Daughter of Jolo church bombers could be behind fresh twin blasts: analyst

ABS-CBN News

Posted at Aug 25 2020 08:55 AM | Updated as of Aug 25 2020 08:59 AM

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MANILA -- One of 2 deadly explosions that ripped through Jolo, Sulu on Monday could have been carried out by the daughter of 2 Indonesian suicide bombers that attacked a church there last year, a security analyst said Tuesday.

Authorities had been hunting down female suicide bombers in the area before the twin blasts that killed 14 people in Jolo's town plaza on Monday, said Rommel Banlaoi, director of the Philippine Institute for Peace, Violence and Terrorism Research.

"Isa sa pinaghihinalaan po natin na female suicide bombers na puwedeng magsagawa ng ganyang klaseng pag-atake sa Jolo ay iyong anak ng Indonesian na responsible rin sa Jolo cathedral suicide bombing," he told ABS-CBN's TeleRadyo.

(One of the female suicide bombers we suspect could carry out that kind of attack is the daughter of the Indonesians responsible for the Jolo cathedral suicide bombing.)

The January 2019 attack on the Mount Carmel Cathedral killed at least 20 people. It was blamed on a group linked to Abu Sayyaf.

Investigators are still looking into the identity of the woman who blew herself up on Monday while authorities were cordoning off the site of the first blast in the Jolo town plaza, Lt. Col. Ronaldo Mateo of the military's 11th Infantry Division told ANC.

The Abu Sayyaf, whose leader Anduljihad "Idang" Susukan was arrested last week, is the prime suspect in the twin blasts, authorities earlier said.

Investigators have yet to find a link between the attack and policemen's fatal shooting of 4 soldiers who were tailing 2 Abu Sayyaf suicide bombers in Jolo last June, a military official said Tuesday.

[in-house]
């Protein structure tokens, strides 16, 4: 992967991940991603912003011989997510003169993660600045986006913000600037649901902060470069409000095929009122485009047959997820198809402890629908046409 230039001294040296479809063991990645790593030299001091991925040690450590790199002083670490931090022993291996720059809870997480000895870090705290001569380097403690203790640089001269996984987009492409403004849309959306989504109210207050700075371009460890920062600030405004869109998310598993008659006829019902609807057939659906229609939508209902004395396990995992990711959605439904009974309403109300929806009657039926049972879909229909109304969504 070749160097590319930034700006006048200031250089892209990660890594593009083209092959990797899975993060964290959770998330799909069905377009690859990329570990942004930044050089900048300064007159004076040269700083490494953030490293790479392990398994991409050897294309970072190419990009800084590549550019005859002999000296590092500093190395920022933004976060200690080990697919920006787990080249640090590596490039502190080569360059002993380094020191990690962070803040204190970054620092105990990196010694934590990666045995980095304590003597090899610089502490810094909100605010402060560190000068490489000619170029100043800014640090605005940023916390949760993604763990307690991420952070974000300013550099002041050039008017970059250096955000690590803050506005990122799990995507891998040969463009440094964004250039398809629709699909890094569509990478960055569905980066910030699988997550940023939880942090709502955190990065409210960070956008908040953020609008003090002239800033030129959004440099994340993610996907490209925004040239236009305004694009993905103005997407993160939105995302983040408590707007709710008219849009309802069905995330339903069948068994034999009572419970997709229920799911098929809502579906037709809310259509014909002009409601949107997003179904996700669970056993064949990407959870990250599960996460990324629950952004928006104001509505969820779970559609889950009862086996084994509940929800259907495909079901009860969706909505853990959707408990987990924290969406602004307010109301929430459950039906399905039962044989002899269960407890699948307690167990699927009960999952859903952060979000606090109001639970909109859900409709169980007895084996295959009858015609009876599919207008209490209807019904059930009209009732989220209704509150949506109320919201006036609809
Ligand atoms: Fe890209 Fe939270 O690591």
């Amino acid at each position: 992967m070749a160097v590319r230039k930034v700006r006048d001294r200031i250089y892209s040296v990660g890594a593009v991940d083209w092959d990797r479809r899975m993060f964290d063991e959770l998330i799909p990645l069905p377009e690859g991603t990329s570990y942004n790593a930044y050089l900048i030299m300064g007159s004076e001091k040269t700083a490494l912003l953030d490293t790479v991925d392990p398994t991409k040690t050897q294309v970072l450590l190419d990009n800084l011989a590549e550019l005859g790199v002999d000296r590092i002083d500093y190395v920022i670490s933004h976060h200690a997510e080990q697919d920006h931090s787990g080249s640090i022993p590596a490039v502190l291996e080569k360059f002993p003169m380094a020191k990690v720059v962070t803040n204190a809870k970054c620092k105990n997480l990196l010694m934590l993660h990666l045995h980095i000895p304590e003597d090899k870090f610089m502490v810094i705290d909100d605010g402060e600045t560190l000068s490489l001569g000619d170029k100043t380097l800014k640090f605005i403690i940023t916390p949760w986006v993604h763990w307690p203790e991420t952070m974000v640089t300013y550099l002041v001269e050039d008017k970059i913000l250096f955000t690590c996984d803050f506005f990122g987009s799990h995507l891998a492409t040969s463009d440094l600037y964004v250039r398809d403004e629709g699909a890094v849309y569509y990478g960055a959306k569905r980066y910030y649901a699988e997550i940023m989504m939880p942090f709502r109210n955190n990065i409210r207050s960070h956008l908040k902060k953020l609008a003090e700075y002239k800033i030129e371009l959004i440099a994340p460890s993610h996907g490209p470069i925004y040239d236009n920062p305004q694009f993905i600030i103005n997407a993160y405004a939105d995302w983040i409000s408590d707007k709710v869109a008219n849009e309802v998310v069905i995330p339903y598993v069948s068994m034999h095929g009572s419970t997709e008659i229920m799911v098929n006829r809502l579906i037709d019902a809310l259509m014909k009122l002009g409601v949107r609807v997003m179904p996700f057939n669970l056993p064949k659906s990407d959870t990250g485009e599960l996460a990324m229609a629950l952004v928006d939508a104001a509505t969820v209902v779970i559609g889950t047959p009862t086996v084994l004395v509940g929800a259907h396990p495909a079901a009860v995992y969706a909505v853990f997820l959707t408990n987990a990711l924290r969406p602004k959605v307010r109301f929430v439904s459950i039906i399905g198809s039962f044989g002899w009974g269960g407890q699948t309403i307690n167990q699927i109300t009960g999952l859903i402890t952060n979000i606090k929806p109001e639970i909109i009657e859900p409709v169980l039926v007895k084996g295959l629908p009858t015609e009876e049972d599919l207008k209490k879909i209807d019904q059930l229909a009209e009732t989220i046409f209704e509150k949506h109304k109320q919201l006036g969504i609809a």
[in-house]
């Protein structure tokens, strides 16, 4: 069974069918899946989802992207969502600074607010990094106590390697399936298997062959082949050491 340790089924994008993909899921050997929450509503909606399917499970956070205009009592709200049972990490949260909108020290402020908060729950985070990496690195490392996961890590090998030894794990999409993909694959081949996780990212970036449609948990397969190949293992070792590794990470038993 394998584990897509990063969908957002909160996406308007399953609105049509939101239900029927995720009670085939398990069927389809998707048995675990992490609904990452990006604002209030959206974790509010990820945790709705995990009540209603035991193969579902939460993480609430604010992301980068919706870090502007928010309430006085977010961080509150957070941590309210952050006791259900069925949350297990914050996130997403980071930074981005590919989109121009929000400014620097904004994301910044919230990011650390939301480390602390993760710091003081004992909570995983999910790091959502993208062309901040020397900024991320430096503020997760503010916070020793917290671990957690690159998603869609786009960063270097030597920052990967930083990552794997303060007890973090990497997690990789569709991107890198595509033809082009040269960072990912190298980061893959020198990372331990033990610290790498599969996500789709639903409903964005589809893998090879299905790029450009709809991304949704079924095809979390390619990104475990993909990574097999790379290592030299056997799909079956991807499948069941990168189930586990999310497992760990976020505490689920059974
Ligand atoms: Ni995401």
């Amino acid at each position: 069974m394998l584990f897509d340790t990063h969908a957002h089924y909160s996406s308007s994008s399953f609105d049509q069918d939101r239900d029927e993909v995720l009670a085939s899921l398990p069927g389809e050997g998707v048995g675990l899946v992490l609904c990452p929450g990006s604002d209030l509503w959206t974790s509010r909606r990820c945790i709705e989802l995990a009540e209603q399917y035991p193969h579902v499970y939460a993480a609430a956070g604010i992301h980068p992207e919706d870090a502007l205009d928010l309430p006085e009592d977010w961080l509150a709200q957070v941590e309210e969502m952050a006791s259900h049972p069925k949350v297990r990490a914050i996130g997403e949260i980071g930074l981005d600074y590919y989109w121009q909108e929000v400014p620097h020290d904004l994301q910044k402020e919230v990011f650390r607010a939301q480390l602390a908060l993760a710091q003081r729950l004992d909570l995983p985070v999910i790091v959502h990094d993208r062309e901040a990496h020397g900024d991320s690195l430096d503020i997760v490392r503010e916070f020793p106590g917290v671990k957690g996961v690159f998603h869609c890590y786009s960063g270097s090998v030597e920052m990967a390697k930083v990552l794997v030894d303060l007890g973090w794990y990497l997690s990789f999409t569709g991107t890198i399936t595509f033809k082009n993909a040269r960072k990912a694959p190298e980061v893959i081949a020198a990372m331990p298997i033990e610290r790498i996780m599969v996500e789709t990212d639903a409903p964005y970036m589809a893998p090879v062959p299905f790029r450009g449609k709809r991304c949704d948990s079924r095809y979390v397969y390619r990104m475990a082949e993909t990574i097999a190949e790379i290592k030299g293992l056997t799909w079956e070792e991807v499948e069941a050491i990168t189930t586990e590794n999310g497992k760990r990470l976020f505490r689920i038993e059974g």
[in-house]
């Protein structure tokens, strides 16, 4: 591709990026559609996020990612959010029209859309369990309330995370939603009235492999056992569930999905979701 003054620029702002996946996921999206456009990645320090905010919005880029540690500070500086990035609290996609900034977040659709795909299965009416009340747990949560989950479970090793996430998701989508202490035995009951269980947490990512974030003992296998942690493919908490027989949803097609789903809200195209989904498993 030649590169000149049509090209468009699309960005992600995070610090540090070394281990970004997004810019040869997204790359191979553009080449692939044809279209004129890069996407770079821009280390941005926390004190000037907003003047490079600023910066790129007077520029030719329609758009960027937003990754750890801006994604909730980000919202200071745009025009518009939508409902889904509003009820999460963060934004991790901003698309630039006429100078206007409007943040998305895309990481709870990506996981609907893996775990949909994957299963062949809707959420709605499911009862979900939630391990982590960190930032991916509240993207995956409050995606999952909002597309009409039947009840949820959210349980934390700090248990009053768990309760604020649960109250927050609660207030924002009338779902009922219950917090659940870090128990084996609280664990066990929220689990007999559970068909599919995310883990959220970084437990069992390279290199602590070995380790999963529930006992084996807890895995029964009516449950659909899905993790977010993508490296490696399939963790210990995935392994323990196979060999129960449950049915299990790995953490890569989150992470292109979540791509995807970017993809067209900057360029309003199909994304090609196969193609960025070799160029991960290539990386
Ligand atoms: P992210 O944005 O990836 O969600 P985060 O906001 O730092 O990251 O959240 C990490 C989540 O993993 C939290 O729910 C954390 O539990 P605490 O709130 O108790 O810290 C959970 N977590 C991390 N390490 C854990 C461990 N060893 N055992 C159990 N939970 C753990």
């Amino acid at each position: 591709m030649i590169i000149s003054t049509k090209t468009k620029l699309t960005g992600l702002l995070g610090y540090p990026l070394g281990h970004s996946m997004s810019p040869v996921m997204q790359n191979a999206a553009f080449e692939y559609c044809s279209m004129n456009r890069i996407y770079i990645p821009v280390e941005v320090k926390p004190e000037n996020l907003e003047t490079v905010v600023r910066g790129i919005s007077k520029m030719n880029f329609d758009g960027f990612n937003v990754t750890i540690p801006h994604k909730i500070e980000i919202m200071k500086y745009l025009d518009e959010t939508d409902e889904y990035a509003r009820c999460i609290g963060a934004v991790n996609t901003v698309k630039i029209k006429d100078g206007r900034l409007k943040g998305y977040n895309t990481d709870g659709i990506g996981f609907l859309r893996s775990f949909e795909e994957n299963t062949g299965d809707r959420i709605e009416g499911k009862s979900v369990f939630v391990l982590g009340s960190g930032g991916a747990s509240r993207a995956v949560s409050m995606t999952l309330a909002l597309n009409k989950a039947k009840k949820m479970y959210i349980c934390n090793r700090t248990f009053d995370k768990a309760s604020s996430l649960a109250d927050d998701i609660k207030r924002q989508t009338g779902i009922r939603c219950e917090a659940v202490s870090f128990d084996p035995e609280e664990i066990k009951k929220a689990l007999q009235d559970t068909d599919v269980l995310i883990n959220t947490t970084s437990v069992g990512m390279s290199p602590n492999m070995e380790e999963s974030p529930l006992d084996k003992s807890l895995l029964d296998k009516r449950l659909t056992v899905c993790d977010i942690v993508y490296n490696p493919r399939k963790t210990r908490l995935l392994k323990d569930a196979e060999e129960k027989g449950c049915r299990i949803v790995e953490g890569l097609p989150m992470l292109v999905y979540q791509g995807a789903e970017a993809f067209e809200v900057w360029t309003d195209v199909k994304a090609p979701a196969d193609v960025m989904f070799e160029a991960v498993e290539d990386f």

Listed by the US as a terrorist organization, Abu Sayyaf is a loose network of Islamic militants blamed for the Philippines' worst terror attacks as well as kidnappings of foreign tourists and Christian missionaries. They also have ties to Islamic State militants seeking to set up a caliphate in Southeast Asia.
 
Monday's double bombing struck as the Philippines struggled to contain the coronavirus pandemic.

"Sa gitna po ng pandemya ay hindi humihinto ang mga teroristang grupo sa buong mundo na magsagawa ng kanilang operation," said Banlaoi. "They are in fact exploiting the situation to mount violent attacks."

(Terrorist groups across the world have not stopped their operations during the pandemic.)

President Rodrigo Duterte in June approved a new anti-terrorism law that allows the detention of terror suspects for up to 24 days without charge.

Duterte's spokesman Harry Roque condemned the "dastardly attacks" and issued condolences to the families and loved ones of those killed.

"We call on the residents of Jolo to stay vigilant and report suspicious personalities and unattended items in their areas," Roque said.

The Philippine Coast Guard issued a "red alert" for Sulu and several other areas in the restive south as it assists the military and police in responding to the incident. -- With a report from Agence France-Presse